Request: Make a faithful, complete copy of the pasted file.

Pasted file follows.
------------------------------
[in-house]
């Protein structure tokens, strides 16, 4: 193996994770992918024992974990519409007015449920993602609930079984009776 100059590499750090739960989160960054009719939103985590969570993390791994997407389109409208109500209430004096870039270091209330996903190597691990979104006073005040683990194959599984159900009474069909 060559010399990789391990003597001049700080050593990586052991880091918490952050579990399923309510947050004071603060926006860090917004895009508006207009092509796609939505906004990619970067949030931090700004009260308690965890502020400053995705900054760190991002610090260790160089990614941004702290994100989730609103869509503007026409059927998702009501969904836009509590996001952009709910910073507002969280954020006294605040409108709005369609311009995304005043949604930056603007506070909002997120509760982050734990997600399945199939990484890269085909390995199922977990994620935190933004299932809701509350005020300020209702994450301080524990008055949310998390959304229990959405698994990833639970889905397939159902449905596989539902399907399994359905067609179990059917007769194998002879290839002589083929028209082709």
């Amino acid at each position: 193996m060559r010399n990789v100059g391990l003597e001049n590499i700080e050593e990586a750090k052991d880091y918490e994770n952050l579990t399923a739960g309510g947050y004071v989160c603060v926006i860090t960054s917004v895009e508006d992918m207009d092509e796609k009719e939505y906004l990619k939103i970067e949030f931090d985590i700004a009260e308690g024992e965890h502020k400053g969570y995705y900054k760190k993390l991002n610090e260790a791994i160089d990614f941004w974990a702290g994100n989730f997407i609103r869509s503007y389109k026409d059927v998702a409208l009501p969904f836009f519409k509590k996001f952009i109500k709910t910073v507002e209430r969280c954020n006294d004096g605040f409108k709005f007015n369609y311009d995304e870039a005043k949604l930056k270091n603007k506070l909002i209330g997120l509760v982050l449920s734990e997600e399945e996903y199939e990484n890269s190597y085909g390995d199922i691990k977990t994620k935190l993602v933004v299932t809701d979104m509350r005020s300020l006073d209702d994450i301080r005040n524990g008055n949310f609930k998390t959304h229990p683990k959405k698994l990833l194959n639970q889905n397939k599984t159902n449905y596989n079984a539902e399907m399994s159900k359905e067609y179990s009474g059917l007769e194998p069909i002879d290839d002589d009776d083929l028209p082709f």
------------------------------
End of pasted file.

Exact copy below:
[in-house]
């Protein structure tokens, strides 16, 4: 193996994770992918024992974990519409007015449920993602609930079984009776 100059590499750090739960989160960054009719939103985590969570993390791994997407389109409208109500209430004096870039270091209330996903190597691990979104006073005040683990194959599984159900009474069909 060559010399990789391990003597001049700080050593990586052991880091918490952050579990399923309510947050004071603060926006860090917004895009508006207009092509796609939505906004990619970067949030931090700004009260308690965890502020400053995705900054760190991002610090260790160089990614941004702290994100989730609103869509503007026409059927998702009501969904836009509590996001952009709910910073507002969280954020006294605040409108709005369609311009995304005043949604930056603007506070909002997120509760982050734990997600399945199939990484890269085909390995199922977990994620935190933004299932809701509350005020300020209702994450301080524990008055949310998390959304229990959405698994990833639970889905397939159902449905596989539902399907399994359905067609179990059917007769194998002879290839002589083929028209082709």
């Amino acid at each position: 193996m060559r010399n990789v100059g391990l003597e001049n590499i700080e050593e990586a750090k052991d880091y918490e994770n952050l579990t399923a739960g309510g947050y004071v989160c603060v926006i860090t960054s917004v895009e508006d992918m207009d092509e796609k009719e939505y906004l990619k939103i970067e949030f931090d985590i700004a009260e308690g024992e965890h502020k400053g969570y995705y900054k760190k993390l991002n610090e260790a791994i160089d990614f941004w974990a702290g994100n989730f997407i609103r869509s503007y389109k026409d059927v998702a409208l009501p969904f836009f519409k509590k996001f952009i109500k709910t910073v507002e209430r969280c954020n006294d004096g605040f409108k709005f007015n369609y311009d995304e870039a005043k949604l930056k270091n603007k506070l909002i209330g997120l509760v982050l449920s734990e997600e399945e996903y199939e990484n890269s190597y085909g390995d199922i691990k977990t994620k935190l993602v933004v299932t809701d979104m509350r005020s300020l006073d209702d994450i301080r005040n524990g008055n949310f609930k998390t959304h229990p683990k959405k698994l990833l194959n639970q889905n397939k599984t159902n449905y596989n079984a539902e399907m399994s159900k359905e067609y179990s009474g059917l007769e194998p069909i002879d290839d002589d009776d083929l028209p082709f």